Of course, players require signing bonuses, so I needed to estimate these as well. I picked values ranging from about $200K to $1.8MM, depending on the pick.

However, these WAR come in the future, and typically about six years in the future, so these will need to be discounted—teams clearly value present wins more than future wins. So the question that I was left with is: “How much should I discount future wins?”

The answer is not actually as abstract as the question sounds. If you look at all players who neither cost their teams draft picks (real or re-signings with opportunity costs), nor provided their teams with draft picks at the end of the deal, the average amount spent per actual WAR produced was about $5.78 million through 2007 to 2011. On the other hand, the average amount spent per WAR for players that cost draft pick compensation (or provided it after the deal ended) was about $4.96 million. The difference represents the net cost of forgoing draft picks.

Teams spent about $5.33 billion on players in such deals through 2007 to 2011, and received about 1,075 WAR. However, when you add up the dollar value saved from not spending on signing bonuses, the $5.33 billion spent on players really goes down to $5.13 billion. The overall number of wins surrendered via draft picks was about 323.5 WAR, coming about six years after a deal was signed. If teams discount future wins by 10% per year, then this would be valued at 182.6 current WAR.

That 10% discount rate would make the price of WAR for players who cost their teams draft picks approximate $5.75 million, almost exactly the same as $5.78 million they paid for players who did not cost draft picks!

So, now that we can say that teams value future WAR at about 9.3%, we know that the WAR value that the Phillies gained by signing Papelbon and netting a sandwich pick was about 1.0 WAR exactly. The price of 1.0 WAR is about $5.8 million, but also cost them about a $1 million signing bonus. So what’s the value of the extra pick from signing Papelbon instead of Madson? The answer is about $4.8 million, just shy of the $6 million difference between the two deals. They paid about the same either way.

Using this method the hidden costs are:

Surrendering 16th overall pick: $8.3 million

Surrendering 20th overall pick: $7.3 million

Surrendering 30th overall pick: $5.7 million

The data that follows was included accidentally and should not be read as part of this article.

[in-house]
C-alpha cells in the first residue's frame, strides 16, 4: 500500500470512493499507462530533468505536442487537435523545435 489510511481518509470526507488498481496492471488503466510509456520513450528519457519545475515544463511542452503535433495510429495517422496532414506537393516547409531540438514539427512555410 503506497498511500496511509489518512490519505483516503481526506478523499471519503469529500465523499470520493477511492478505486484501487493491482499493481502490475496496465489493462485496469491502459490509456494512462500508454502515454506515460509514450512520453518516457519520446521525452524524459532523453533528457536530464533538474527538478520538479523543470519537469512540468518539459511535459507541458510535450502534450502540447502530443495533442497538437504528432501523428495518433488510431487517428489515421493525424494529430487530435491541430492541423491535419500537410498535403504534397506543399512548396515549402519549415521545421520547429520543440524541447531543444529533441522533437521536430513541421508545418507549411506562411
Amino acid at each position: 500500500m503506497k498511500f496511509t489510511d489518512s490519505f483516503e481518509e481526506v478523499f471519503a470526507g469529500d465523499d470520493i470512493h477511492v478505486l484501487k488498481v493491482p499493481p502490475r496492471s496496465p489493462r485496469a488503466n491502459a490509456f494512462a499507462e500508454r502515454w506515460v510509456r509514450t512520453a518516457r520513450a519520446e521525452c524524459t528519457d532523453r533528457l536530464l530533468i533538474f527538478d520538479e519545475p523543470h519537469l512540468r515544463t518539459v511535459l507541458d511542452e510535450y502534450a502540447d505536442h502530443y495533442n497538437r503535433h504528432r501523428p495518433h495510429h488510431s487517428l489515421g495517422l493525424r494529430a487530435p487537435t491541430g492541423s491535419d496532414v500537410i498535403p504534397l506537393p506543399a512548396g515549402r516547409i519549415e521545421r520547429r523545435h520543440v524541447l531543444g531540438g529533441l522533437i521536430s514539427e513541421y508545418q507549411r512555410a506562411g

Surrendering 50th overall pick: $4.1 million

Surrendering 60th overall pick: $3.7 million

Surrendering 99th overall pick: $2.6 million

Re-signing Type A Free Agents: $9.6 million

Re-signing Type B Free Agents: $4.8 million

Draft picks are important. Not even the Yankees can win using free agents alone, and every team knows this. Getting cost controlled talent is essential, the expiring CBA allows teams to suppress salaries by about 9.3% overall for free-agency eligible players by requiring draft pick compensation.

Overall, I estimated that between 2007 and 2011, there were about 147 players affected by draft pick compensation, either by costing their teams picks, or requiring that their old teams forego the opportunity to get picks by not signing them.

The new CBA requires that teams make an offer of a one-year deal with a salary equal to that of the average of the top 125 salaries the previous year. I estimated the average cost of a WAR using both actual and draft pick costs and estimated how many would have been worth more than this salary their first year after hitting free agency. The answer was 145 players—basically the exact same number of players currently affected! Someone in those negotiations knew what they were doing.

This may have served to change whose salary was going to suffer as a result of these costs, but it’s not going to change the total market at all. The players had been asking for this tax on their salaries to be removed or diminished throughout the negotiations, and collectively, they ended up right what they started on compensation. Maybe in five years, they can try again.